What are ethical judgments about? And what is their relation to practice? How can ethical judgment aspire to objectivity? The past two decades have witnessed a resurgence of interest in metaethics, placing questions such as these about the nature and status of ethical judgment at the very center of contemporary moral philosophy. Moral Discourse and Practice: Some Philosophical Approaches is a unique anthology which collects important recent work, much of which is not easily available elsewhere, on core metaethical issues. Reinvigorated (...) naturalist moral realism and the various versions of moral realism, as well as irrealist, expressivist, and neo-Kantian constructivist theories are all represented in this fine collection, constituting a rich array of approaches to contemporary moral philosophy's most fundamental debates. An extensive introduction by Darwall, Gibbard, and Railton is also included, making this volume the most comprehensive and up-to-date work of its kind. Moral Discourse is ideally suited for use in courses in contemporary ethics, ethical theory, and metaethics. (shrink)
In these essays Stephen White examines the forms of psychological integration that give rise to self-knowable and self-conscious individuals who are responsible, concerned for the future, and capable of moral commitment. The essays cover a wide range of basic issues in philosophy of mind, metaphysics, moral psychology, and political philosophy, providing a coherent, sophisticated, and forcefully argued view of the nature of the self. Beginning with mental content and ending with Rawls and utilitarianism, each essay argues a distinctive line. (...) Together they are a unified and powerful philosophical position of considerable scope, one that provides a unique vision of the mind, consciousness, personhood, and morality. White argues that the unity of the self revealed in personal identity and moral responsibility is best understood in normative terms. Basic to such features of the self are the patterns of self-concern in which they are characteristically displayed and the internal justification that supports such concern. The treatment of intentionality and consciousness that grounds this account emphasizes privileged selfknowledge and practical rationality and their corresponding contributions to the unity of the self. A final source of unity emerges from the analysis of our fundamental commitments, an analysis that ensures a central place in moral theory for the notion of the self. Preface Introduction I Content 1 Partial Character and the Language of Thought 2 Narrow Content and Narrow Interpretation II Qualia 3 Curse of the Qualia 4 Transcendentalism and Its Discontents III Identity and Consciousness 5 Metapsychological Relativism and the Self 6 What Is It Like to Be a Homunculus? IV Rationality and Responsibility 7 Self-Deception and Responsibility for the Self 8 Moral Responsibility 9 Rationality, Responsibility, and Pathological Indifference V Moral Theory 10 Rawls and Ideal Reflective Equilibria 11 Utilitarianism, Realism, and Rights Notes Bibliography Index. (shrink)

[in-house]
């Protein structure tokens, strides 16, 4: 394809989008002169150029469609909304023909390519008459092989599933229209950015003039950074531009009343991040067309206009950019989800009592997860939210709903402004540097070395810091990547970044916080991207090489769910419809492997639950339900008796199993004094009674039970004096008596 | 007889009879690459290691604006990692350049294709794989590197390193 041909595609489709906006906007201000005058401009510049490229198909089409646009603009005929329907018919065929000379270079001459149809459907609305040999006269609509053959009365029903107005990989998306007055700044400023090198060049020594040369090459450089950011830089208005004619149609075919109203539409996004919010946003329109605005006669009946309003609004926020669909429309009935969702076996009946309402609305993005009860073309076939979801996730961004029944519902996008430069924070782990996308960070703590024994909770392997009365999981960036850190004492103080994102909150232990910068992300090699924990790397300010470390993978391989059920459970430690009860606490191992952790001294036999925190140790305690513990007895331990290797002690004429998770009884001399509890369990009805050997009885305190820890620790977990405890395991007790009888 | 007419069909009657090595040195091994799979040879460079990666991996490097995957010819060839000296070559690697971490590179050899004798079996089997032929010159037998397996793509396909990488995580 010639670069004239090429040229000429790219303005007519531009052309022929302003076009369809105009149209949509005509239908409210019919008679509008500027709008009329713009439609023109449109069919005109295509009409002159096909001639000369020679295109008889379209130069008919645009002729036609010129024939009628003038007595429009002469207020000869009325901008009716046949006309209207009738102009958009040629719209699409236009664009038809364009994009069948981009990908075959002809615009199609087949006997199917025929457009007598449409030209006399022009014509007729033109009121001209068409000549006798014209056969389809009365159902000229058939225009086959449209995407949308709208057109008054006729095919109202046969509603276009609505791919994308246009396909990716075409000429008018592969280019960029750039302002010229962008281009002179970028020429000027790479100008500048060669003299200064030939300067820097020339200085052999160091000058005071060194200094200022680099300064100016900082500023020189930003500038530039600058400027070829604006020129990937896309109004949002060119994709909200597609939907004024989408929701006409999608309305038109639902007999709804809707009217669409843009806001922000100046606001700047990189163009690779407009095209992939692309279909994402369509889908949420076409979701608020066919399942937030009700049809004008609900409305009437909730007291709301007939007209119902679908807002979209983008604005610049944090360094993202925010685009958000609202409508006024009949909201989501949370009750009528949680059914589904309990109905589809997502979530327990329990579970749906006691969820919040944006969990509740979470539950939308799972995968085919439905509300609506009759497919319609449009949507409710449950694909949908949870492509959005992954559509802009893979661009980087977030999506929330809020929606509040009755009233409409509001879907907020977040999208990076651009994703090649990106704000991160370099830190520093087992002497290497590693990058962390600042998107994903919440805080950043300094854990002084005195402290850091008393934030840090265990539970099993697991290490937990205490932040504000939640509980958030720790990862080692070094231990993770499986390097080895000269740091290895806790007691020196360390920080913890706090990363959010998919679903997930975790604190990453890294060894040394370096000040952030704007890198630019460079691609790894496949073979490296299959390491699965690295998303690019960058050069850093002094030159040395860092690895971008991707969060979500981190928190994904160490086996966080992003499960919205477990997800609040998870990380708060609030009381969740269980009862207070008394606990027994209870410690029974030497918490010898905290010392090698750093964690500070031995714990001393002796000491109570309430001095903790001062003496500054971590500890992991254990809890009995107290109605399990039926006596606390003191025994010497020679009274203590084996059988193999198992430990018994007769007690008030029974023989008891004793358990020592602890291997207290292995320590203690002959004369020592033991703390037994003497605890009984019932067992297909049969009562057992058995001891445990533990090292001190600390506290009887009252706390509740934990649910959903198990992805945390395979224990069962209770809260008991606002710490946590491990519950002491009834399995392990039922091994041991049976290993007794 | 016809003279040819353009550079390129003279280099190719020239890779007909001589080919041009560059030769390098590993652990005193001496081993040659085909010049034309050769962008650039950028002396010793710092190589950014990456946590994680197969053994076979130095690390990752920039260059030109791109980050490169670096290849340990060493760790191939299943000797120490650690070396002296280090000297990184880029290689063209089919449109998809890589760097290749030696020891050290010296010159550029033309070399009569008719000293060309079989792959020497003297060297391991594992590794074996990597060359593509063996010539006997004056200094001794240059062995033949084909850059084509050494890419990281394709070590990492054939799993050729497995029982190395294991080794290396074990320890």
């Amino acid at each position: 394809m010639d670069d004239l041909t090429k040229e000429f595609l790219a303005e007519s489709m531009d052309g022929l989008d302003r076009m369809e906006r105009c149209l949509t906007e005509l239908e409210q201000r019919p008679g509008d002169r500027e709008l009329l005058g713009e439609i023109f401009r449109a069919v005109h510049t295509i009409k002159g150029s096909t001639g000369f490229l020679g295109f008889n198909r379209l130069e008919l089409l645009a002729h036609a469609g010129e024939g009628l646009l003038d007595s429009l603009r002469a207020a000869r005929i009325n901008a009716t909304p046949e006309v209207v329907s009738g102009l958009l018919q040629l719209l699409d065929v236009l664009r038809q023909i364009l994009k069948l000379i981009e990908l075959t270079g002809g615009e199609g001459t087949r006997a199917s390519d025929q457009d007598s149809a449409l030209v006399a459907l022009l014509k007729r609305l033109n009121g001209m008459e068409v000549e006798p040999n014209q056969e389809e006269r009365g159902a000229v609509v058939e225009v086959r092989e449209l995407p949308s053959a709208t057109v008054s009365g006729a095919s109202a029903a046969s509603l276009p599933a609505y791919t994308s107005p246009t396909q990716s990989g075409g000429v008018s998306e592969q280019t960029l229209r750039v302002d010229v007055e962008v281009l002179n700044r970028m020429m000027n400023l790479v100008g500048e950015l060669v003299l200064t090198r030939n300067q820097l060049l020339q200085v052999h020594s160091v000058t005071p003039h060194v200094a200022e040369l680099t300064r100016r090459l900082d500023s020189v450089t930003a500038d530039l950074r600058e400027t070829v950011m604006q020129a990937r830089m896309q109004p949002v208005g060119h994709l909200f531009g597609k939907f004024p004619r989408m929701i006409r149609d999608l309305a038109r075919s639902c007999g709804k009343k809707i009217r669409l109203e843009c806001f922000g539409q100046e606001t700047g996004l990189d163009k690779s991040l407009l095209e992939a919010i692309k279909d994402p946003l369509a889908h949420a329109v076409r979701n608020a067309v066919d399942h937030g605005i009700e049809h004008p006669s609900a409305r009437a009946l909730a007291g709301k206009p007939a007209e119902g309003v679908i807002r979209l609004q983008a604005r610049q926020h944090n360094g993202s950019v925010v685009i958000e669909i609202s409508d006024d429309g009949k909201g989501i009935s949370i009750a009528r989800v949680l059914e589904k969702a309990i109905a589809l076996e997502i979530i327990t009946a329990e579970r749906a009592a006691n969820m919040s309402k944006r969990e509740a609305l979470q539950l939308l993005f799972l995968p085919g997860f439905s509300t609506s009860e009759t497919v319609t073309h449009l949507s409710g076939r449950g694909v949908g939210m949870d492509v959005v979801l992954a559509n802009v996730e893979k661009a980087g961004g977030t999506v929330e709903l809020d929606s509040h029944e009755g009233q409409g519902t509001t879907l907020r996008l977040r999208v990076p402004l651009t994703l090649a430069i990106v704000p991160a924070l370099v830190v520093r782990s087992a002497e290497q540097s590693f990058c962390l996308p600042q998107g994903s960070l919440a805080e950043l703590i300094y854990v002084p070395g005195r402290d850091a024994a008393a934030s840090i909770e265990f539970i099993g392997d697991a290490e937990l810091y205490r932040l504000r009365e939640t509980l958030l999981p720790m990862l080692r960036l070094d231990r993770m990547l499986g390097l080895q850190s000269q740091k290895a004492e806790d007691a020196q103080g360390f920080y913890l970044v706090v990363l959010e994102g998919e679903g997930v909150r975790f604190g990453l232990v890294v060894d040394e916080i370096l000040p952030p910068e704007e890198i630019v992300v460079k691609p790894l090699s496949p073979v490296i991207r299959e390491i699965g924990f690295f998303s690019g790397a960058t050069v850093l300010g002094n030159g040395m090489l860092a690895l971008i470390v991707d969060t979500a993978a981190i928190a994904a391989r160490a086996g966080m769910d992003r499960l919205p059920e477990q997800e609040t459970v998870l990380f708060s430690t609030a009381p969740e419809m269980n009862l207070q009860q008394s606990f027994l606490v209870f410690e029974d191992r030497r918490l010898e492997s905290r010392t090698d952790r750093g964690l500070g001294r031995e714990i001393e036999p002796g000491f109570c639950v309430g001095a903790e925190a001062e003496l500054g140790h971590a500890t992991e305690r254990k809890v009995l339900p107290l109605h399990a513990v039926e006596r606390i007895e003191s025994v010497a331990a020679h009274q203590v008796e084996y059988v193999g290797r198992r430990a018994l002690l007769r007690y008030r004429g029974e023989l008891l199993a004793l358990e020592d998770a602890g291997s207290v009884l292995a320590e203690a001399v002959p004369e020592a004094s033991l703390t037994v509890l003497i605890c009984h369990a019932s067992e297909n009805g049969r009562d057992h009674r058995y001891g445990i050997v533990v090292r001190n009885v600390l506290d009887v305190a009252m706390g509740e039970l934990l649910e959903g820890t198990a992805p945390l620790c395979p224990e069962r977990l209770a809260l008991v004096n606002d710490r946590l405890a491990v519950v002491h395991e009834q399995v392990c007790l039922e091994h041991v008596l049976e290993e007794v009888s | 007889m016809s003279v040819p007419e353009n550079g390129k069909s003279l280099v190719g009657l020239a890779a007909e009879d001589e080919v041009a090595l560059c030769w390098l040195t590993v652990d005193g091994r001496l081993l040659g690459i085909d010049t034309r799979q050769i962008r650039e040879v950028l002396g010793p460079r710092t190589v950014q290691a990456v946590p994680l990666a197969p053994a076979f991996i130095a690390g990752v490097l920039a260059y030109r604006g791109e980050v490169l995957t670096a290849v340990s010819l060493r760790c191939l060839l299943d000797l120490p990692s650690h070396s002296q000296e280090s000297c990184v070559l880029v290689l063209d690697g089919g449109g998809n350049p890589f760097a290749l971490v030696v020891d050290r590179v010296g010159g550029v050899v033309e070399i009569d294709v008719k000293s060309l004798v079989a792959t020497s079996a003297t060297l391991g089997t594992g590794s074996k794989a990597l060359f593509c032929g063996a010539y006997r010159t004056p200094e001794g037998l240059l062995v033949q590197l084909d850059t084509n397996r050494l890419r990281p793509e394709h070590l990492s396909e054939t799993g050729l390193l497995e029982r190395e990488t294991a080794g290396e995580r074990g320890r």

In this paper I distinguish three alternatives to the functionalist account of qualitative states such as pain. The physicalist-functionalist holds that (1) there could be subjects functionally equivalent to us whose mental states differed in their qualitative character from ours, (2) there could be subjects functionally equivalent to us whose mental states lacked qualitative character altogether and (3) there could not be subjects like us in all objective respects whose qualitative states differed from ours. The physicalist-functionalist holds (1) and (3) (...) but denies (2). The transcendentalist holds (1) and (2) and denies (3). I argue that both versions of physicalist-functionalism inherit the problem of property dualism which originally helped to motivate functionalist theories of mind. I also argue that neither version of physicalist-functionalism can distinguish in a principled way between those neurophysiological properties of a subject which are relevant to the qualitative character of that subject's mental states and those which are not. I conclude that the only alternative to a functionalist account of qualitative states is a transcendentalist account and that this alternative is not likely to appeal to the critics of functionalism. (shrink)